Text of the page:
Language Politics in Contemporary Central Asia: National and Ethnic Identity and the Soviet Legacy

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Bloomsbury Academic, Dec 13, 2011 - Political Science - 288 pages
Nationalist leaders in the former Soviet states strive for national identity in both the political and cultural domains. Their language policies contend with Russian-speaking intelligentsias, numerous ethnic minorities and sizeable Russian communities backed by the Russian Federation - all presenting major challenges to facing the legacy of Soviet rule. Drawing on many years of research, interviews with educators and officials, and visits to the region, Barbara Kellner-Heinkele and Jacob M. Landau explore the politics of language and its intersection with identity in Azerbaijan, Kazakhstan, Kyrgyzstan, Tajikistan, Turkmenistan and Uzbekistan. With special attention to language education in schools and universities within each state and debates over bilingualism versus multilingualism, their insights offer researchers of politics, linguistics and Central Asian studies a comprehensive account of a highly politicised debate.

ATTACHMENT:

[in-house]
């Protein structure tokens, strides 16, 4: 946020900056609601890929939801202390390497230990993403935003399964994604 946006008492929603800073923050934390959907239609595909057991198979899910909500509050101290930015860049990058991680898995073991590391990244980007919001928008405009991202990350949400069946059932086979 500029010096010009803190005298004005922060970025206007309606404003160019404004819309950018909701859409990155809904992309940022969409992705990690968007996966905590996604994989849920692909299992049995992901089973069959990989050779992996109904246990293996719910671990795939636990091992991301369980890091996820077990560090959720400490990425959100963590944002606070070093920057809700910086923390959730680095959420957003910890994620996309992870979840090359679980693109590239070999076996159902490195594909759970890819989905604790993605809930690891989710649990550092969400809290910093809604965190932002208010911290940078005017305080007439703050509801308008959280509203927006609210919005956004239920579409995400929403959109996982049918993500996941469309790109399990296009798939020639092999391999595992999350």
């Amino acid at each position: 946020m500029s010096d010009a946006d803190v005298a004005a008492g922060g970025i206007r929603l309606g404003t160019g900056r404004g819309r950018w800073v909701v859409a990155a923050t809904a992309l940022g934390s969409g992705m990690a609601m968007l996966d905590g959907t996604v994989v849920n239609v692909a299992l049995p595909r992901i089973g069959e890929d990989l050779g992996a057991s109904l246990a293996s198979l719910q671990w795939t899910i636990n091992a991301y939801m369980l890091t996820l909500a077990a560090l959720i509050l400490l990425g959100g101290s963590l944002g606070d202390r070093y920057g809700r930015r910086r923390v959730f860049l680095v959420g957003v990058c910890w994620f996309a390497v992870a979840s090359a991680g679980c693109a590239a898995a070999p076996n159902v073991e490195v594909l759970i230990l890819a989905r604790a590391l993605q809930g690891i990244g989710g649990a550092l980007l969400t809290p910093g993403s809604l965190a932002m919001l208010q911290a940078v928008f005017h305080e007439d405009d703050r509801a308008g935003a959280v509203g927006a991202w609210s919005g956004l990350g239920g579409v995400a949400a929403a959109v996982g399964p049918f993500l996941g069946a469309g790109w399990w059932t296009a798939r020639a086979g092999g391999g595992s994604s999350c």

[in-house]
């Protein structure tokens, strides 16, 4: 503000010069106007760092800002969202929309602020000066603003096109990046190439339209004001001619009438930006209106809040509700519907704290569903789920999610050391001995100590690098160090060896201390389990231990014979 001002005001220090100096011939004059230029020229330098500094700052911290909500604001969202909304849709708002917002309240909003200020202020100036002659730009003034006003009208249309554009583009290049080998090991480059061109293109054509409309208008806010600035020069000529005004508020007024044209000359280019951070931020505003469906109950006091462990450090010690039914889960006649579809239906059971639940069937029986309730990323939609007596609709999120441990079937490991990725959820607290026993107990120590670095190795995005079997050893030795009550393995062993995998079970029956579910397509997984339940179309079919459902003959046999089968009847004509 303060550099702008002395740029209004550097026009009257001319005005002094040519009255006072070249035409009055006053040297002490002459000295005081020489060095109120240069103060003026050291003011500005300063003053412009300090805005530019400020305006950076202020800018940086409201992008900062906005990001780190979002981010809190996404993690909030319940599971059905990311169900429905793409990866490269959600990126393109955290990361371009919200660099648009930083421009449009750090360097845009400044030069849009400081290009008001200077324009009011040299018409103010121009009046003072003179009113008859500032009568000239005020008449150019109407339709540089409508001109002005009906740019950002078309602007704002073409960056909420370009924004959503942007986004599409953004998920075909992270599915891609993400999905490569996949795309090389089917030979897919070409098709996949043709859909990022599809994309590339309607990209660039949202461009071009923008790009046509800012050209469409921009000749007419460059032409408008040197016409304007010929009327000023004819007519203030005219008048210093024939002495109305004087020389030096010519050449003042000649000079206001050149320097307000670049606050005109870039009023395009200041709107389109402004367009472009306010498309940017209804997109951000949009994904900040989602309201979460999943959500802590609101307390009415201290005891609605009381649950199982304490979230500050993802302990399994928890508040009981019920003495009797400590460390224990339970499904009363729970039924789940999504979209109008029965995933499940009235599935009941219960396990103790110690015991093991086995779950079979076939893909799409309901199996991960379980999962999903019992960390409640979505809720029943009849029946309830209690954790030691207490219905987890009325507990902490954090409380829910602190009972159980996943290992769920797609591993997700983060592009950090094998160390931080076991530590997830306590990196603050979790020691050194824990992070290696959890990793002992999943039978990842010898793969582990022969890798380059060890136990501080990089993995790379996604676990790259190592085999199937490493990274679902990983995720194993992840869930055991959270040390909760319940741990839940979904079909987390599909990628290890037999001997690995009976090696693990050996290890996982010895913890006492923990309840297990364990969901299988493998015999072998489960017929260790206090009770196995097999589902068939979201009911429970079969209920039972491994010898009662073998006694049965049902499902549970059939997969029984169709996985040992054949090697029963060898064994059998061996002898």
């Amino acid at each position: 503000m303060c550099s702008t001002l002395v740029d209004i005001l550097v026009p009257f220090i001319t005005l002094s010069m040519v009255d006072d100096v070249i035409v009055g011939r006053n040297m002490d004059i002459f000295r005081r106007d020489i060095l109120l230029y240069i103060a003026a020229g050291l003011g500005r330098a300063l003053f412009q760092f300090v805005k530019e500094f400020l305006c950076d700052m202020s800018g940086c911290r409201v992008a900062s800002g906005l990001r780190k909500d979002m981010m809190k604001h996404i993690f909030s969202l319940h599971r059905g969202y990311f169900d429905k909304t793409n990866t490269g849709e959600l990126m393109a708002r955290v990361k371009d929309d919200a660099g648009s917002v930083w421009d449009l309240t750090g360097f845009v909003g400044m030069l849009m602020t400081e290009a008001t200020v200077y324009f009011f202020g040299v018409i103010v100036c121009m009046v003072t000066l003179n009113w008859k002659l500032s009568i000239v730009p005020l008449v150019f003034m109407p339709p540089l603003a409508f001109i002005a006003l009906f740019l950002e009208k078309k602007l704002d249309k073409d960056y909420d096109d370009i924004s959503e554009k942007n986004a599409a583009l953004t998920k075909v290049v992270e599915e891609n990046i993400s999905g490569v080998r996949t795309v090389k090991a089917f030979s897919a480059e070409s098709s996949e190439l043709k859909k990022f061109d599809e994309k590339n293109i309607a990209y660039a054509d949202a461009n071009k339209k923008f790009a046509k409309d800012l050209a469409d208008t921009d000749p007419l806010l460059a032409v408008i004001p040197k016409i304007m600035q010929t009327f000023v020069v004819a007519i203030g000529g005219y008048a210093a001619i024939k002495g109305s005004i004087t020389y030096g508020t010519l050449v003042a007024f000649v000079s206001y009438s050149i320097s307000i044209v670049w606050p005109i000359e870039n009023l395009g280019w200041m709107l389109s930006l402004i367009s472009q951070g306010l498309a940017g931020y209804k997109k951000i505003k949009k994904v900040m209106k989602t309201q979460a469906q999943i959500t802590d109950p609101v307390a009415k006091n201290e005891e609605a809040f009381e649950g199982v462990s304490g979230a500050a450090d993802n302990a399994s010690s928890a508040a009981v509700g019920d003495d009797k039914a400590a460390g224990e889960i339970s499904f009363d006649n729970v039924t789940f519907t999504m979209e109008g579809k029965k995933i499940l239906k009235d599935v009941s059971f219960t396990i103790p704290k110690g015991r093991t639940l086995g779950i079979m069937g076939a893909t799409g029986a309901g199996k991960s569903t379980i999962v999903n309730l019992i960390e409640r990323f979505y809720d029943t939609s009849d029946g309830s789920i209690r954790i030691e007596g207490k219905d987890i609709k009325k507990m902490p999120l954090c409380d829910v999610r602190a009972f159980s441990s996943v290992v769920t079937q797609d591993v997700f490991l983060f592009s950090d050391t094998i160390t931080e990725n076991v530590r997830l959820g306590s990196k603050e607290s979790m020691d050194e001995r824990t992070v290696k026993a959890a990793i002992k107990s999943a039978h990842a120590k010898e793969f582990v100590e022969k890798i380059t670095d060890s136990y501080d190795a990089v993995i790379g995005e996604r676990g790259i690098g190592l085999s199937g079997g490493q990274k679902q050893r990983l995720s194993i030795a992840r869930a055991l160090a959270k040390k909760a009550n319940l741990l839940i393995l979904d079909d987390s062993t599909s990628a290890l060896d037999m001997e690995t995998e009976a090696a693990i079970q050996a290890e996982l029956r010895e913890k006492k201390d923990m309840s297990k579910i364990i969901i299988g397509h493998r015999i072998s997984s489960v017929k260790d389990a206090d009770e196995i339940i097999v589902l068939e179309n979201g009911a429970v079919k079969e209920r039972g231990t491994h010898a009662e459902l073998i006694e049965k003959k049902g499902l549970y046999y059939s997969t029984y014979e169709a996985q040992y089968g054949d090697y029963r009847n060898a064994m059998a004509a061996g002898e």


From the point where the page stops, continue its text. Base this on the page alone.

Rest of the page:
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About the author (2011)

Barbara Kellner-Heinkele is Professor Emerita of Turkology at the Freie Universitat Berlin. Her most recent books include: The Politics of Language in the Ex-Soviet Muslim States (with Jacob M. Landau, 2001), and the Catalogue of the Turkish Manuscripts in the Library of the Hungarian Academy of Sciences (with Ismail Parlatir & Gyorgy Hazai, 2007). Jacob M. Landau is Professor Emeritus of Political Science at the Hebrew University of Jerusalem. He has published extensively on the contemporary history and politics of the Middle East and, more recently, Central Asia; including Pan-Turkism: From Irredentism to Cooperation (1995) and The Politics of Language in the Ex-Soviet Muslim States (with Barbara Kellner-Heinkele, 2001).

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